The weaning process included: adjusting to new pain levels, major restlessness, a runny nose, sleep interference, mental blocks/ challenges, headaches, and brain zaps. I must say, it is really difficult being restless when you are mobility compromised! It was just as mentally challenging as it was pain-wise, maybe even more. There were some very emotional visits to my family doctor, with me barely dragging myself in there to cry about how I could barely get up and walk to the bathroom. I still have a long way to go readjusting as far as my function is concerned. Although if you think about it, readjusting my function is something I’ve had to do consistently throughout the last 2 years. Consistently inconsistent, but ideally the trend is up!

The plan is to try out low dose naltrexone (LDN) and to see if it has a positive effect. LDN is being newly used as way to clear up inflammation brought on by microglial cell activation. Evidence suggests microglial cell activation could be a common factor in many neurological, and chronic pain conditions including: CRPS, fibromyalgia, Multiple Sclerosis, Crohn’s disease, Alzheimer’s, and Parkinson’s. Ideally this means I will be taking a medication that targets a possible root of my condition. You know, if the research catches up saying the same thing. Right now there are not many studies that evidence regarding LDN can be collected from. This is the waiting game that is science and the scientific method!

I still have pain every moment of every day, just because I am off opioids does not mean I am pain-free. The opposite, really. I am very hopeful for the possibility of this new medication giving me some type of advantage though!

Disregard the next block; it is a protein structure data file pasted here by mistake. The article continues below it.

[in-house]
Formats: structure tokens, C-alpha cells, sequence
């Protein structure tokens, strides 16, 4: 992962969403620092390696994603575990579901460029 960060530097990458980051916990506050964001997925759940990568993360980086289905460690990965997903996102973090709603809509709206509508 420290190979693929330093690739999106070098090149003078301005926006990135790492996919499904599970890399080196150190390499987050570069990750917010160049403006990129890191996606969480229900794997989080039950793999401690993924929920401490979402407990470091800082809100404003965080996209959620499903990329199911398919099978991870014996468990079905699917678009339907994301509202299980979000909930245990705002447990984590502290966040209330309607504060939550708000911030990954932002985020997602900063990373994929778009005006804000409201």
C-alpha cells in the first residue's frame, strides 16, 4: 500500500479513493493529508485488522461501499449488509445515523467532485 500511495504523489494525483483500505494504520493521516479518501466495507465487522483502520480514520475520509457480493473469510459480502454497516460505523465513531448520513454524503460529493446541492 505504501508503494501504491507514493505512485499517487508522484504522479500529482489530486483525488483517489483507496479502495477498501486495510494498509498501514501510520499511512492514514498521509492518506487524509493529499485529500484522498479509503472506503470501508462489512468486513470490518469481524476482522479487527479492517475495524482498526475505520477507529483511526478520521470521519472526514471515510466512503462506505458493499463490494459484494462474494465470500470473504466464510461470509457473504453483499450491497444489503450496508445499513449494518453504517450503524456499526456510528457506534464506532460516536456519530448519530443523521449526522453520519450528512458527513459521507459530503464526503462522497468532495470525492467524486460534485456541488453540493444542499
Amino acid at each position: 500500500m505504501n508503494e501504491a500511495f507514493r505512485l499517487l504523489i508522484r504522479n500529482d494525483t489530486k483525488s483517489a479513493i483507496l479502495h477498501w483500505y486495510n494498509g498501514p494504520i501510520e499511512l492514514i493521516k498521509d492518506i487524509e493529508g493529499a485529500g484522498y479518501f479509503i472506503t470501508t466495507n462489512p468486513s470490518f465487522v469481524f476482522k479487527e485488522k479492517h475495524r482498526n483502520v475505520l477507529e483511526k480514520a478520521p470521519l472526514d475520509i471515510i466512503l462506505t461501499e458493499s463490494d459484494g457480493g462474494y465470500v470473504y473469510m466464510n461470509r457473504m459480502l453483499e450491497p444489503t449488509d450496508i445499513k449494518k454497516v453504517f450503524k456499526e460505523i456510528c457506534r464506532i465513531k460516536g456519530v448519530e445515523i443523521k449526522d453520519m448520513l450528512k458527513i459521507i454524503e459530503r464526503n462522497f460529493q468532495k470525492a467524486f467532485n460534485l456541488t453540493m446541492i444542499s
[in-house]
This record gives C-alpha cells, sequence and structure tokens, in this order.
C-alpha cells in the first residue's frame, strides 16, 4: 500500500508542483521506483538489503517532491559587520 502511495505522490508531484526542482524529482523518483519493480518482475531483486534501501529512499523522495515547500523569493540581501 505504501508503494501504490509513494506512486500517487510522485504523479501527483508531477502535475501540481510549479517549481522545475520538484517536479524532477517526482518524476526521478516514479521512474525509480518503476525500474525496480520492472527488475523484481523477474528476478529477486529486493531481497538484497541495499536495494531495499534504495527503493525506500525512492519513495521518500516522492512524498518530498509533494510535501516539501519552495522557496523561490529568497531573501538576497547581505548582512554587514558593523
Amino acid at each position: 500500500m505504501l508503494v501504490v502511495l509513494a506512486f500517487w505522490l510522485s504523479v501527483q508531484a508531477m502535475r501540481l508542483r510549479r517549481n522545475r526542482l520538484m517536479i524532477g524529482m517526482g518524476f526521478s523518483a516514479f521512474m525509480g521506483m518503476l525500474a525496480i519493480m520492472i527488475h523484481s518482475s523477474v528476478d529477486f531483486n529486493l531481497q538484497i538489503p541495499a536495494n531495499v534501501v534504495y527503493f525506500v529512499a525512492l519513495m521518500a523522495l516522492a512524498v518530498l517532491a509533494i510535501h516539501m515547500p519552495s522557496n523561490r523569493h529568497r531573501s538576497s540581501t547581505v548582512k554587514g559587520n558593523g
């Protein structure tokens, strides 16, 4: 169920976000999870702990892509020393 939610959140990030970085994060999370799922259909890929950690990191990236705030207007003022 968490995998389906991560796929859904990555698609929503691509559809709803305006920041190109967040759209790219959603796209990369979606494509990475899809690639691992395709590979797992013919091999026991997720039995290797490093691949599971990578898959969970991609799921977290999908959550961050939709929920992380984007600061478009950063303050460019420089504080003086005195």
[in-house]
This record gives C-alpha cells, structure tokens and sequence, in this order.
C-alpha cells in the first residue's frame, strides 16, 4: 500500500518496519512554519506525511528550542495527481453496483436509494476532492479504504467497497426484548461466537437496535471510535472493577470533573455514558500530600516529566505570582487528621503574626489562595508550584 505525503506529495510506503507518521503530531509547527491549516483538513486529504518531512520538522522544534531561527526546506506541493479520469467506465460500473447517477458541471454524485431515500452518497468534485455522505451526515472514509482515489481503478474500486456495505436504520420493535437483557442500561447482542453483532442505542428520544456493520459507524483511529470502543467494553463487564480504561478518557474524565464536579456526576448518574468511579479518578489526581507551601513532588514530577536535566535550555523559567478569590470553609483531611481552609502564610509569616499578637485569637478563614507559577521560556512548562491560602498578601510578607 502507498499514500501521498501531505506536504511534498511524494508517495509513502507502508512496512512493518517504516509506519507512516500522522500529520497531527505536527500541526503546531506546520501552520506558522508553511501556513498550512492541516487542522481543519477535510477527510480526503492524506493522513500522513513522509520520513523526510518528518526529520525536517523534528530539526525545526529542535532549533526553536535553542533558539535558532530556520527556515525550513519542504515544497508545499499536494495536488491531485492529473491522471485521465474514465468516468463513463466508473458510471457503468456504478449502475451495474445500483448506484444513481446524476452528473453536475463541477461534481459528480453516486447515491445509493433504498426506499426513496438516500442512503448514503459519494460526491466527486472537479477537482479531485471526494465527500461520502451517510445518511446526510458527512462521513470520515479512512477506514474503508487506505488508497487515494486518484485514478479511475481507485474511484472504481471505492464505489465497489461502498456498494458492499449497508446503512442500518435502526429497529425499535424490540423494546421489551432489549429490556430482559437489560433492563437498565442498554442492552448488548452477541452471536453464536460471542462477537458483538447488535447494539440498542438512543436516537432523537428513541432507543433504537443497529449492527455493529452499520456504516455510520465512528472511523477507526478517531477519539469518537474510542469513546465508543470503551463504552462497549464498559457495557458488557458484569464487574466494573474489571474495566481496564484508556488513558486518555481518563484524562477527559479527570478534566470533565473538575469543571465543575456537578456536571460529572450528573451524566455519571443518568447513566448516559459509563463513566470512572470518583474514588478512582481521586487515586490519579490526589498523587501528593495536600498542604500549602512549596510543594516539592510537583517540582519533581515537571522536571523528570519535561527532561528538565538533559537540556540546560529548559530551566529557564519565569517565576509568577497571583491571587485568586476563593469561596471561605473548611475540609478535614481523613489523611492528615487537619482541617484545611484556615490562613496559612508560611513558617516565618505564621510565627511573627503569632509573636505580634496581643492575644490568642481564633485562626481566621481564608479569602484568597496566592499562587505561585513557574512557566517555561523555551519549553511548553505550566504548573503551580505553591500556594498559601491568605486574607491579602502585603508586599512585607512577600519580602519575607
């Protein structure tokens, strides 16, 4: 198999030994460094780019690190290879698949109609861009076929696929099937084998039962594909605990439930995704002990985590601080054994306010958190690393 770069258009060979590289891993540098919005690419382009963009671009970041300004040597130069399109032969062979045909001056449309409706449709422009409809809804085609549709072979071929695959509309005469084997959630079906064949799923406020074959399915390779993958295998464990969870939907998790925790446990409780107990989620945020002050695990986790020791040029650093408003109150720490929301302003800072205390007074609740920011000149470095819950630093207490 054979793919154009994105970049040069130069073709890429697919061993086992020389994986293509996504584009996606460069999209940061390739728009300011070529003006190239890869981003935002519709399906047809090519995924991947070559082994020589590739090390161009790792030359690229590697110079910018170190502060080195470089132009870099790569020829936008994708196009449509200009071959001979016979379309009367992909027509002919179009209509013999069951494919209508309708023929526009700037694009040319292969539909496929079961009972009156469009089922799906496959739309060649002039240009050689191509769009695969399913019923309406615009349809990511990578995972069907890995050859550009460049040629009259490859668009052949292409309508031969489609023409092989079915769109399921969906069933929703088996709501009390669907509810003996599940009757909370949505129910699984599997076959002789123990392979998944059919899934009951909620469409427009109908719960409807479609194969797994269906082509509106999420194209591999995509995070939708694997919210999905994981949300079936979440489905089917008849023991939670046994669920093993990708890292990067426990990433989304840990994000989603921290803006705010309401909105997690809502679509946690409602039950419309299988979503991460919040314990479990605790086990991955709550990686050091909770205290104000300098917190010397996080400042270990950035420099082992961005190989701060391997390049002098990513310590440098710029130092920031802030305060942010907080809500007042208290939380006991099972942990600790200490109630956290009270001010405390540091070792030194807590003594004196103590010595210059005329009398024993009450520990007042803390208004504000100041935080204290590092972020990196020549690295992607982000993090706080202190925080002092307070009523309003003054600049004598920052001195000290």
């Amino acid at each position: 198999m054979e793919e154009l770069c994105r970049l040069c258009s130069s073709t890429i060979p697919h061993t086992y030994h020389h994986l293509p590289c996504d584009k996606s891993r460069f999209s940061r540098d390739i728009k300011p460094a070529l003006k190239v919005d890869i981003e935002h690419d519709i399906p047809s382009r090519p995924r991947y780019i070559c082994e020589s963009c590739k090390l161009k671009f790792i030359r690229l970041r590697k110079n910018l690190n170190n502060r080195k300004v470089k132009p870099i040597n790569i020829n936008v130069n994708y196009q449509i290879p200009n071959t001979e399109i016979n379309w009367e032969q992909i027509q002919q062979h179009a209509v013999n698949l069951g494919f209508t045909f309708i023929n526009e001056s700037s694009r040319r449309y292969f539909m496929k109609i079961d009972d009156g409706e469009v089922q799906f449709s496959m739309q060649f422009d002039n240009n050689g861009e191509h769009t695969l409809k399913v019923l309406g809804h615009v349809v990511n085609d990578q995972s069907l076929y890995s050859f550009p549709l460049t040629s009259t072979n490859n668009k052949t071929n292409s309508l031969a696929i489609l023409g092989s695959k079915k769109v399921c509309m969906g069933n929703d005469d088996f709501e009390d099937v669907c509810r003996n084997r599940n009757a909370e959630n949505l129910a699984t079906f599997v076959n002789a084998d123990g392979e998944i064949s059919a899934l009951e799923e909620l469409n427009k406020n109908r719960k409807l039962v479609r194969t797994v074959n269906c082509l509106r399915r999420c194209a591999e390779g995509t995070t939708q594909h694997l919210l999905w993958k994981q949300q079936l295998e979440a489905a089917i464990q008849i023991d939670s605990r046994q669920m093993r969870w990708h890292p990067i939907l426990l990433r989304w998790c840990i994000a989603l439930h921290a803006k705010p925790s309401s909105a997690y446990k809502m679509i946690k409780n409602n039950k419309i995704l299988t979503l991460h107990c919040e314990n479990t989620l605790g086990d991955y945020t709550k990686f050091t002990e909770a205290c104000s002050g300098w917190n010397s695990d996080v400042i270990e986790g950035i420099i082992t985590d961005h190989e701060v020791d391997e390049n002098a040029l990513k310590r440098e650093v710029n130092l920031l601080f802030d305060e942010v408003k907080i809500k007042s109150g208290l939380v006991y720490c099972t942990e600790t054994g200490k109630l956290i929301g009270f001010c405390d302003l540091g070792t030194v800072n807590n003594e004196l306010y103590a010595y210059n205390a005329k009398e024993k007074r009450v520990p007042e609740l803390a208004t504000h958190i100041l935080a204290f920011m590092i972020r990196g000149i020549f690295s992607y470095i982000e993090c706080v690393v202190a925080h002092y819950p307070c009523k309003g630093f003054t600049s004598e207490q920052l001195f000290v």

Wish me luck!


Studies referenced:

Microglia, a major player in the brain inflammation, their roles in the pathogenesis of Parkinson’s disease. Kim, and Jo, 2006.

The use of low dose naltrexone as a novel anti-inlammatory treatment for chronic pain. Younger, Parkitny, and McLain, 2014.




My Summer ‘Blip’

Hello, lovely people.

I’ve mentioned some “medication changes” lately. One of the medications involved is an opioid pain medication. I am in the process of transitioning out from this regime, which causes a multitude of its own problems- tolerance, dependence, central sensitization, constipation, drowsiness, and more. After I wean off opioids, the plan is to go on a low dose naltrexone (LDN) regime. My medication regime has slimmed down the last few months, but it’s still complicated at times to figure out which drug is responsible for which effect. I hope that the LDN has a clear, and positive effect.

Long-term opioid usage is something I have never been comfortable with. I understand that for many chronic pain patients, starting an opioid regime is unavoidable and necessary. That’s exactly how it was for me.

I’ve only mentioned “medication changes” in a non-specific sense before this post. I do believe I am an open person, but there are still things I am not overly open about. I was lucky to have a very open and honest visit with someone I care deeply for, and it really helped my mood. I was able to sit up for a bit, then I had to lay down. I was able to quietly cry without feeling guilty for bringing my visitor down. Usually I have some guilt about that. That visit encouraged me to talk about my medication changes more openly, and get some of my thoughts out regarding opioids.

I hate the stigma associated with opioids. I hate the fact that I’m on them. I hate the fact that prescribing them wasn’t taken seriously by doctors for a long time, and that now there is a crisis. I hate how pain patients who really need pain management are blocked from opioids in fear of this crisis.

I hate how much function I’ve lost since starting the opioid weaning process. I hate how it feels like a huge step back when I can’t do the exercises I worked so hard to be able to do. I hate the adjustment period when my body is forced to adjust to a new pain level.

I tell myself everyday that this is just a blip. I allow myself to hate parts of it, because it seems to help me stay hopeful it will be over at some point. I tell myself to be even more patient than I’ve already been. I will readjust, it’s just taking time.

Today I managed to go on my stationary recumbent bike for one minute. This is the first time I’ve been able to get on it in 3 weeks.

It’s just a blip. It will be over before I know it. Breathe, rinse, and repeat.